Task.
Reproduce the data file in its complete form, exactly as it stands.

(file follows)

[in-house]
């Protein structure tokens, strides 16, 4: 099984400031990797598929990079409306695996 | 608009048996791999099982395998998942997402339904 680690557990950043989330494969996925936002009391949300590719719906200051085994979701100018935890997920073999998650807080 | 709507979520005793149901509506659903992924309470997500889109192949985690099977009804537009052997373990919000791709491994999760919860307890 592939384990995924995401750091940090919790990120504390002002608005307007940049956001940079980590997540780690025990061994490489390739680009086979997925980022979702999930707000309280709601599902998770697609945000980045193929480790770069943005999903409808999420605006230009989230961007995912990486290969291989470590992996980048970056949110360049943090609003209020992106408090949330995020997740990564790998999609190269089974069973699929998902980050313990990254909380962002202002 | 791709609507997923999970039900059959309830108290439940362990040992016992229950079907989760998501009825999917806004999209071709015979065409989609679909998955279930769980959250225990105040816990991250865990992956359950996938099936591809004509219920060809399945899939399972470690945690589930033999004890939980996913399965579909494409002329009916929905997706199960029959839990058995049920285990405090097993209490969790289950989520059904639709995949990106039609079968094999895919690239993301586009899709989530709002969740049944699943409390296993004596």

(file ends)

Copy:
[in-house]
């Protein structure tokens, strides 16, 4: 099984400031990797598929990079409306695996 | 608009048996791999099982395998998942997402339904 680690557990950043989330494969996925936002009391949300590719719906200051085994979701100018935890997920073999998650807080 | 709507979520005793149901509506659903992924309470997500889109192949985690099977009804537009052997373990919000791709491994999760919860307890 592939384990995924995401750091940090919790990120504390002002608005307007940049956001940079980590997540780690025990061994490489390739680009086979997925980022979702999930707000309280709601599902998770697609945000980045193929480790770069943005999903409808999420605006230009989230961007995912990486290969291989470590992996980048970056949110360049943090609003209020992106408090949330995020997740990564790998999609190269089974069973699929998902980050313990990254909380962002202002 | 791709609507997923999970039900059959309830108290439940362990040992016992229950079907989760998501009825999917806004999209071709015979065409989609679909998955279930769980959250225990105040816990991250865990992956359950996938099936591809004509219920060809399945899939399972470690945690589930033999004890939980996913399965579909494409002329009916929905997706199960029959839990058995049920285990405090097993209490969790289950989520059904639709995949990106039609079968094999895919690239993301586009899709989530709002969740049944699943409390296993004596």